As an avid fan of live music, I always strive to learn the words to new songs before I see my favorite artists perform. Brad Paisley stops by Chicago in August and I will be especially proud to sing every line of his new single, “Water.”
While listening to my favorite country artist croon about fun times near the water, I think about the great memories I have of spending hours at the local pool with childhood friends. Even though I have grown out of my floaties, I still enjoy swimming now. Just like Brad’s song, “Water,” when the “summer sun starts beatin’ down” I have been “driv[ing] until the map turns blue” to get to the pool or beach during warm summer days. At the beach this summer I have seen a lot of close calls where lifeguards stepped in at just the right moment to prevent accidents, so I reached out to a good friend to learn about how to stay safe in and around water.
Barbara Nichols became Red Cross Certified in lifeguarding in 2005 because, as a child, she admired her cousins for working hard to protect patrons at the aquatic center in her hometown. She is currently head lifeguard at her local pool, a position that she has held for 5 years. In her years of service, she has seen firsthand that children who are introduced to swimming by their parents are more open to taking swimming lessons and are less afraid of the water.
Barbara says that the most important thing parents can do is be proactive about their children’s safety. She recommends that parents “take safety precautions and follow facility rules” to set a good example for their kids.
Barbara stresses that “it’s important to just enter the water safely and stay in areas where you are comfortable swimming.”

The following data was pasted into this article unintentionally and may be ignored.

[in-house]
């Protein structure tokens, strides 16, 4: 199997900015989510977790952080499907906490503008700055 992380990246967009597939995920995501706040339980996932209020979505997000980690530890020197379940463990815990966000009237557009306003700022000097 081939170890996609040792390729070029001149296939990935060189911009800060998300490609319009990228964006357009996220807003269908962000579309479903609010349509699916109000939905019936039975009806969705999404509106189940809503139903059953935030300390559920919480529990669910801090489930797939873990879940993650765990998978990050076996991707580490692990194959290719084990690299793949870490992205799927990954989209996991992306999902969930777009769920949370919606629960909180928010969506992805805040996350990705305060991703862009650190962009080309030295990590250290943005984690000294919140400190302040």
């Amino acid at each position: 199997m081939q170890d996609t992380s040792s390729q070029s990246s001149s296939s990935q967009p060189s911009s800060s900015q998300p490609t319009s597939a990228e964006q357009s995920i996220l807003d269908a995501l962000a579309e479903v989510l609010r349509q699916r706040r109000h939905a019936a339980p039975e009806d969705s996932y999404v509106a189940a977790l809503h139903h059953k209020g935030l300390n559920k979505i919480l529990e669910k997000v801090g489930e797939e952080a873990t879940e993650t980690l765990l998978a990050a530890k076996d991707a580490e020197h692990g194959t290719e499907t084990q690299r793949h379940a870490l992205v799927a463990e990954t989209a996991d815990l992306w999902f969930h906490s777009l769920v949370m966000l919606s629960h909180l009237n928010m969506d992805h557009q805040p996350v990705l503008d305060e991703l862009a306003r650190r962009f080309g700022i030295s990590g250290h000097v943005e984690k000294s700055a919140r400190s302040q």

Make your own memories this summer by enjoying warm weather swimming and aquatic activities with just a few helpful hints in mind from an experienced lifeguard.
Barbara and the Red Cross offer a few extra tips to make the most out of your time in the water:
• Use and reapply sunscreen liberally.
• Stay hydrated by drinking lots of water.
• Cover all cuts and scrapes properly before entering the water.
• Avoid alcohol consumption as it impairs judgment, balance and coordination, and affects swimming and diving skills.
• If you go boating, wear a life jacket! Most boating fatalities occur from drowning.
• Always swim with a buddy; do not allow anyone to swim alone. Even at a public pool or a lifeguarded beach, use the buddy system!
• Never leave a young child unattended near water and do not trust a child’s life to another child; teach children to always ask permission to go near water.
The best way to prevent disaster in the water is to learn how to swim. Enroll in age-appropriate Red Cross Learn-to-Swim courses. Young children or inexperienced swimmers should wear a U.S. Coast Guard-approved life jacket around water. Lifejackets are one type of Personal Floatation Devices (PFD) and can vary depending on weight and size. Further instructions about the proper use of PFD’s can be found here.
If you are interested in learning more about water safety and lifesaving like Barbara, Lifeguarding courses and Red Cross Certification programs are offered at local aquatic facilities.
To find courses contact your local Red Cross Chapter.
Be Red Cross Ready.
Written by Blair Janis